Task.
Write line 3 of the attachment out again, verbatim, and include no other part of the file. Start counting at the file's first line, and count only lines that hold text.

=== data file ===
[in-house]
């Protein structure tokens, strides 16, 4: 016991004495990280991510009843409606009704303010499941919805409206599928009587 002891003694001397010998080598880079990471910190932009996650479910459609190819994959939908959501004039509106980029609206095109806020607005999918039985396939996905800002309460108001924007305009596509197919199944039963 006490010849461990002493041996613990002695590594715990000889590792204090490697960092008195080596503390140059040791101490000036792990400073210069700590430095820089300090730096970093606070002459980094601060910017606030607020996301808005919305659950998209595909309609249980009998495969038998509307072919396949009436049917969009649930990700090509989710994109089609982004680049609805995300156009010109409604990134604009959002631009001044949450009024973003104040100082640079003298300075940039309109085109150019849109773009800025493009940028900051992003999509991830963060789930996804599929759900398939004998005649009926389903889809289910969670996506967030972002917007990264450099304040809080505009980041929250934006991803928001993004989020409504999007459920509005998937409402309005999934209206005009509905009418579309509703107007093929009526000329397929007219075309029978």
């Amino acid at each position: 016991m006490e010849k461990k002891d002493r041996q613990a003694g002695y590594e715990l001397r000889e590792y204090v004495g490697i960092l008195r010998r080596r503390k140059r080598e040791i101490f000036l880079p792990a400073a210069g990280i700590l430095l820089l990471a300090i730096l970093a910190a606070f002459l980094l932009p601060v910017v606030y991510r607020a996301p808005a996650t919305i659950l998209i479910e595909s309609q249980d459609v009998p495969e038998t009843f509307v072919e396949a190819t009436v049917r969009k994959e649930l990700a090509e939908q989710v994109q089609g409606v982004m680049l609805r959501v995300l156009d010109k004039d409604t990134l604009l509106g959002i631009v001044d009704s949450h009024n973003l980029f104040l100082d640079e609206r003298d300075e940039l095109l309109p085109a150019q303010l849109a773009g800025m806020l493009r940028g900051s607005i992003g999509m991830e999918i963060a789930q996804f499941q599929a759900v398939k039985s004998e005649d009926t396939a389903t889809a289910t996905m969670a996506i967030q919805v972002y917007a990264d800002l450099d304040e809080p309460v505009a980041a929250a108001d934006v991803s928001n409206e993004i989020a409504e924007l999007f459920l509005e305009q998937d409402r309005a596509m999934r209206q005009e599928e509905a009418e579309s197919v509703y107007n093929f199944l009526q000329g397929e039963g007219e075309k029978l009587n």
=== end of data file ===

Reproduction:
């Amino acid at each position: 016991m006490e010849k461990k002891d002493r041996q613990a003694g002695y590594e715990l001397r000889e590792y204090v004495g490697i960092l008195r010998r080596r503390k140059r080598e040791i101490f000036l880079p792990a400073a210069g990280i700590l430095l820089l990471a300090i730096l970093a910190a606070f002459l980094l932009p601060v910017v606030y991510r607020a996301p808005a996650t919305i659950l998209i479910e595909s309609q249980d459609v009998p495969e038998t009843f509307v072919e396949a190819t009436v049917r969009k994959e649930l990700a090509e939908q989710v994109q089609g409606v982004m680049l609805r959501v995300l156009d010109k004039d409604t990134l604009l509106g959002i631009v001044d009704s949450h009024n973003l980029f104040l100082d640079e609206r003298d300075e940039l095109l309109p085109a150019q303010l849109a773009g800025m806020l493009r940028g900051s607005i992003g999509m991830e999918i963060a789930q996804f499941q599929a759900v398939k039985s004998e005649d009926t396939a389903t889809a289910t996905m969670a996506i967030q919805v972002y917007a990264d800002l450099d304040e809080p309460v505009a980041a929250a108001d934006v991803s928001n409206e993004i989020a409504e924007l999007f459920l509005e305009q998937d409402r309005a596509m999934r209206q005009e599928e509905a009418e579309s197919v509703y107007n093929f199944l009526q000329g397929e039963g007219e075309k029978l009587n």